Home  /  Blindness FAQs  /  Cataract

What is a cataract? The eye can be compared to a camera. The lens in a camera focuses images on the film in the back of the camera so that a sharp image is formed. The lens inside of the eye focuses light on the retina in the back of the eye. With a cataract, the lens inside of the eye becomes cloudy or opaque, and prevents images from passing through to the back of the eye. What a person with cataracts sees is similar to the image obtained from a camera with fog, mist, or cellophane tape over the lens – varying from slight distortion to barely being able to distinguish light and dark. (Twenty million people in the world today have complete white cataracts in both eyes!)

Continuing the analogy, when a camera lens is dirty, simply replacing it with a new lens restores the clarity of the image. With a cataract, surgical removal and replacement with a man-made intraocular lens, contact lens, or spectacles will permanently restore vision with a 99% success rate. Cataract surgery is one of the safest and most effective surgical procedures in the world of medicine and surgery.

Cataract is a world-wide problem. It is estimated that over 20 million people around the world are totally blinded by cataract, with an additional 1.25 million added each year. Only about 10 to 20% of all cataracts are removed. In developing nations there are not enough surgeons to perform the operation, e.g., 300 ophthalmologists to 3 million cataract patients needing surgery.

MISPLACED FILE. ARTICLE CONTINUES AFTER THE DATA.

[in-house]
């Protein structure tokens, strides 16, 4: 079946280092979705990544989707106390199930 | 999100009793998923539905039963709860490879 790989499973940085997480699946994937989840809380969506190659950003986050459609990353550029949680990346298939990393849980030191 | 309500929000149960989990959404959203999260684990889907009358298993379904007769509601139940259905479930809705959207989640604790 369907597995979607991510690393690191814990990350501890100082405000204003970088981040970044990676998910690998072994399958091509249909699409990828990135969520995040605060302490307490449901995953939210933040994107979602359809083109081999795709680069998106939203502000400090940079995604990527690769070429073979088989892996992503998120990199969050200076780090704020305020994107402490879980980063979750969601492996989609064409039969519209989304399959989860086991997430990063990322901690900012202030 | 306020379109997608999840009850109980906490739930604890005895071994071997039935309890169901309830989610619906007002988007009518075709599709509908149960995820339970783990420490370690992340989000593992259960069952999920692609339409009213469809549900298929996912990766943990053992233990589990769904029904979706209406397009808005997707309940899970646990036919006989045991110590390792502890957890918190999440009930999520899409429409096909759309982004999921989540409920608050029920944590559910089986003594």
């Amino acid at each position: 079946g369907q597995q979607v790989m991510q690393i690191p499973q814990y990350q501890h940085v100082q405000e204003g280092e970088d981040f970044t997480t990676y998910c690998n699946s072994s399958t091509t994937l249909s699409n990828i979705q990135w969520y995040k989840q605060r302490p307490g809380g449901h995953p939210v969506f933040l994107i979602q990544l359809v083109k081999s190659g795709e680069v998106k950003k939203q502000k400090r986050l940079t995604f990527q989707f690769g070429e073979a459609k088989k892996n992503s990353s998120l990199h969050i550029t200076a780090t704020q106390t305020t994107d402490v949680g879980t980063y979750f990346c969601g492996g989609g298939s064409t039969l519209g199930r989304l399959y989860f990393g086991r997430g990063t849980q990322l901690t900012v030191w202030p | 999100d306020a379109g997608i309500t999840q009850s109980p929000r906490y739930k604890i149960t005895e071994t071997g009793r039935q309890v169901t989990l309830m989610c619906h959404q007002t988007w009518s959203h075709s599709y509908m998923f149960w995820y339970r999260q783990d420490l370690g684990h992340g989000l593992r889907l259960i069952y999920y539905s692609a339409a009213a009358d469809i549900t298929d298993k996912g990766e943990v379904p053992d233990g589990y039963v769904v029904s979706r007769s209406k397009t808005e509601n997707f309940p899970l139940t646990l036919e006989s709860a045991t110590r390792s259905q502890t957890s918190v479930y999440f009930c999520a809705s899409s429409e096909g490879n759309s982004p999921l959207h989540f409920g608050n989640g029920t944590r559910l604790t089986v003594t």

Volunteer eye surgeons and blindness prevention groups are only scratching the surface of the enormous cataract-blindness problem in the world today. The problem is getting worse rather than better, i.e., the world is becoming progressively more blind despite our current best efforts.

All of the international eye care agencies, organizations, and volunteer eye surgeons in the world today are performing approximately 1.5 million free cataract operations a year. This means that each of the twenty million cataract blind individuals must wait an average of eight years to have sight restored in only one eye, if they can manage to live that long.

World eye surgeons are currently under-utilized. For example, the average eye surgeon in the United States performs less than six cataract surgeries per month. In the United States and elsewhere, there exists an untapped reservoir of surgeons whose talents can be re-directed toward curing world blindness. This is attested to by the fact that more than 300 eye surgeons responded to a recent call for volunteers at the International Congress of Ophthalmology in Singapore.